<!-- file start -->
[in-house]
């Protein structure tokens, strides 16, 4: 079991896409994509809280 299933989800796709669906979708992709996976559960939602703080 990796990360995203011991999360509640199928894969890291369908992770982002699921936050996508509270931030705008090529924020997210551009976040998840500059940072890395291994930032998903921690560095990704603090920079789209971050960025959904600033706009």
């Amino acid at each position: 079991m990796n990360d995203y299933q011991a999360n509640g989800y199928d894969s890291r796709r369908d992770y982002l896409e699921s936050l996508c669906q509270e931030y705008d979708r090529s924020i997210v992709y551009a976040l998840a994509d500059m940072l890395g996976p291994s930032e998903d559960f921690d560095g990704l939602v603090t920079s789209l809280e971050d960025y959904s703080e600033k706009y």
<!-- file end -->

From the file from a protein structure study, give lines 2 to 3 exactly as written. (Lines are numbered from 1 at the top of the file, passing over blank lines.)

């Protein structure tokens, strides 16, 4: 079991896409994509809280 299933989800796709669906979708992709996976559960939602703080 990796990360995203011991999360509640199928894969890291369908992770982002699921936050996508509270931030705008090529924020997210551009976040998840500059940072890395291994930032998903921690560095990704603090920079789209971050960025959904600033706009």
């Amino acid at each position: 079991m990796n990360d995203y299933q011991a999360n509640g989800y199928d894969s890291r796709r369908d992770y982002l896409e699921s936050l996508c669906q509270e931030y705008d979708r090529s924020i997210v992709y551009a976040l998840a994509d500059m940072l890395g996976p291994s930032e998903d559960f921690d560095g990704l939602v603090t920079s789209l809280e971050d960025y959904s703080e600033k706009y």